The emails themselves look like the stuff that normally gets routed to your spam folder: wild conspiracy theories about election fraud, absurd suggestions on strategy to overturn the already-completed and certified election, desperate entreaties from unhinged fantasists dreaming of flipping the election’s outcome. But these were not junk emails from some trolls — they were sent from the top echelons of power in the White House to the Justice Department, in a genuine effort to overturn an American election.
Thankfully, the Justice Department declined to act upon the ravings of Trump’s advisers, to the credit of then-acting Attorney General Jeffrey Rosen (who had taken over after Barr’s departure in December 2020) and other top brass.
The emailed reactions of officials within the department appropriately reflect a sense of incredulity and dismay at the efforts of Trump’s staffers to get them on board with trying to overturn a democratic election. In one internal Justice Department email, Rosen asks “Can you believe this?” and in another, a top department adviser characterized the White House’s outreach as “pure insanity.”
“Pure insanity,” indeed. But it’s worse than that, really. In one respect, the White House acted from a sense of delusion, both about the actual outcome of the 2020 election and about its chances to reverse it.
But in a more sinister sense, Trump and his top advisers acted purposefully and deliberately. Their efforts to steal an election and undercut democracy are as clear as the words on the page. And as the efforts of Trump and his followers to continue spreading the Big Lie continue and intensify, we need to remember just how close Trump and his enablers came to succeeding the first time.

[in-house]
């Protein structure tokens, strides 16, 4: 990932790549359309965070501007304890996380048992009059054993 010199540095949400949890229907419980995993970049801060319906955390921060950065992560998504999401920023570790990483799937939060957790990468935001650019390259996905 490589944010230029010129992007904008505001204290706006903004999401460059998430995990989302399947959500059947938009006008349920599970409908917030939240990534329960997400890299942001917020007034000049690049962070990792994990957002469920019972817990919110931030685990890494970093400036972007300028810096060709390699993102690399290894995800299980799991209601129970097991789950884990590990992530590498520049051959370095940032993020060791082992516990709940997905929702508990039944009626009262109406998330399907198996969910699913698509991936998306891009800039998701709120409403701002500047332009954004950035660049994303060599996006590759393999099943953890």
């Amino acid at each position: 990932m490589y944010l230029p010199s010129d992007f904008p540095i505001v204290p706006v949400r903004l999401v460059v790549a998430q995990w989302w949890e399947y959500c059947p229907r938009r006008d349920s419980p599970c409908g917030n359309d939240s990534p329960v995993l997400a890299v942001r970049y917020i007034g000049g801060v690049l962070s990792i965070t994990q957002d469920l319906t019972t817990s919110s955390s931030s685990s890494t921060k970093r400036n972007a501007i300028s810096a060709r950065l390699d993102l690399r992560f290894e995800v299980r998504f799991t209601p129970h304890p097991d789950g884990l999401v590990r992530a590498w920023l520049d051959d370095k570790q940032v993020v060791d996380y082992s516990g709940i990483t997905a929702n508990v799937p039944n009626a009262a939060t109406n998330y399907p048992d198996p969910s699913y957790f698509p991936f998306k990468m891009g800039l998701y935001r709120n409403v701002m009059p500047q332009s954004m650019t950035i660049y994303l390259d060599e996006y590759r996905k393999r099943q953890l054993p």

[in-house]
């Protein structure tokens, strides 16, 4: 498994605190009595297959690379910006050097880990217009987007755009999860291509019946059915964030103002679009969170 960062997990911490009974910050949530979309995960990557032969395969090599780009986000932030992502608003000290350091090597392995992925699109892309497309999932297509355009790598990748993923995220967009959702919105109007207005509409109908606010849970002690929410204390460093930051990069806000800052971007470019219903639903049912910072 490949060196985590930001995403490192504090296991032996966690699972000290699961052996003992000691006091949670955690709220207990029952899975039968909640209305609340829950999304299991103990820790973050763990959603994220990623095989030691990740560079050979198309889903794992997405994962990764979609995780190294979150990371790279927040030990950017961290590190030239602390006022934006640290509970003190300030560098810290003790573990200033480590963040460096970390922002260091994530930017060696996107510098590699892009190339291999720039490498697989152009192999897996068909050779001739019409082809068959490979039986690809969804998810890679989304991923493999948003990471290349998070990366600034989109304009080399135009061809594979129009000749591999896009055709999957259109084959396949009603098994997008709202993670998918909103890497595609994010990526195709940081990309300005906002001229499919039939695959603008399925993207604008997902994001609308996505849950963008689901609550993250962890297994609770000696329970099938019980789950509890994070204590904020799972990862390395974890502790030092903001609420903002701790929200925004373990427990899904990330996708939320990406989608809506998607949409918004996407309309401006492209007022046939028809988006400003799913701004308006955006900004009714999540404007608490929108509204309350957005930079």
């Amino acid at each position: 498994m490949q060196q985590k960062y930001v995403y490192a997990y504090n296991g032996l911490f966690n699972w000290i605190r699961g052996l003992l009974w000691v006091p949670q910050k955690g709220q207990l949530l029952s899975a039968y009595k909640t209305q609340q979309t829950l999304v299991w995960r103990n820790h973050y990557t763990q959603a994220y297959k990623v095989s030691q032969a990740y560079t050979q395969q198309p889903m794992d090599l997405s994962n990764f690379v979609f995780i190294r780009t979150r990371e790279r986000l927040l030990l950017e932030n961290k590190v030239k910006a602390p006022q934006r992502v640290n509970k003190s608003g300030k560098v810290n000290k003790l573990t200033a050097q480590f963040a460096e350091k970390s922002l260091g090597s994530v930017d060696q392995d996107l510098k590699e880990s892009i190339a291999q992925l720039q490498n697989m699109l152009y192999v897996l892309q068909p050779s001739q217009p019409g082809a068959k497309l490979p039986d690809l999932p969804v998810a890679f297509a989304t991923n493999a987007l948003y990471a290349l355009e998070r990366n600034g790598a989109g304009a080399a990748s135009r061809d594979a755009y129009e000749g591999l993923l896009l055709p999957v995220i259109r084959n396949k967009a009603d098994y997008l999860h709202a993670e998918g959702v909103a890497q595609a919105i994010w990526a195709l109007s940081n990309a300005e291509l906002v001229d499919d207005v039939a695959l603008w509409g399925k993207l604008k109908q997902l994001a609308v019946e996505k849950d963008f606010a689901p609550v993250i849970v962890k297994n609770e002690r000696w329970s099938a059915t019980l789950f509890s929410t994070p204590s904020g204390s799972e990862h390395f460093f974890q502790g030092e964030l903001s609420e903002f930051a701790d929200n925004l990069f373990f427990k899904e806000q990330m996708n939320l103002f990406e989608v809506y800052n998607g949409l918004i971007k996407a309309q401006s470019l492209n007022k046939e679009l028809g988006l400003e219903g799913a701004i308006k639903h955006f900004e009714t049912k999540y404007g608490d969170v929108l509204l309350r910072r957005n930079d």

Now, your questions:
Robert (Arizona): Has the new Justice Department shown any willingness to revisit the policy against formally charging a sitting president with a crime?
The policy at issue is strictly of the Justice Department’s own making; it is not encoded in any statute or Supreme Court decision. Therefore, the Justice Department is free to revisit and perhaps revise the policy, if it so chooses. To date, however, neither Attorney General Merrick Garland nor any of his top brass have given any public indication that they intend to reexamine the no-indictment policy.
Greg (Canada): If Congress doesn’t act, does the attorney general have the authority to set up a commission to investigate the January 6 Capitol insurrection?
A commission, however, would likely be tasked with a broader mission to investigate and report on the Capitol insurrection, beyond criminal charges. While the attorney general theoretically could appoint a team to conduct such an investigation, that would not fall comfortably within the Justice Department’s typical function of investigating and bringing criminal charges (and civil lawsuits).
Also, while the Justice Department certainly holds subpoena power for its criminal investigations, it likely would not have subpoena power for a non-criminal investigative commission. And questions could emerge about the political legitimacy of a Justice Department investigation conducted without the authorization or support of Congress.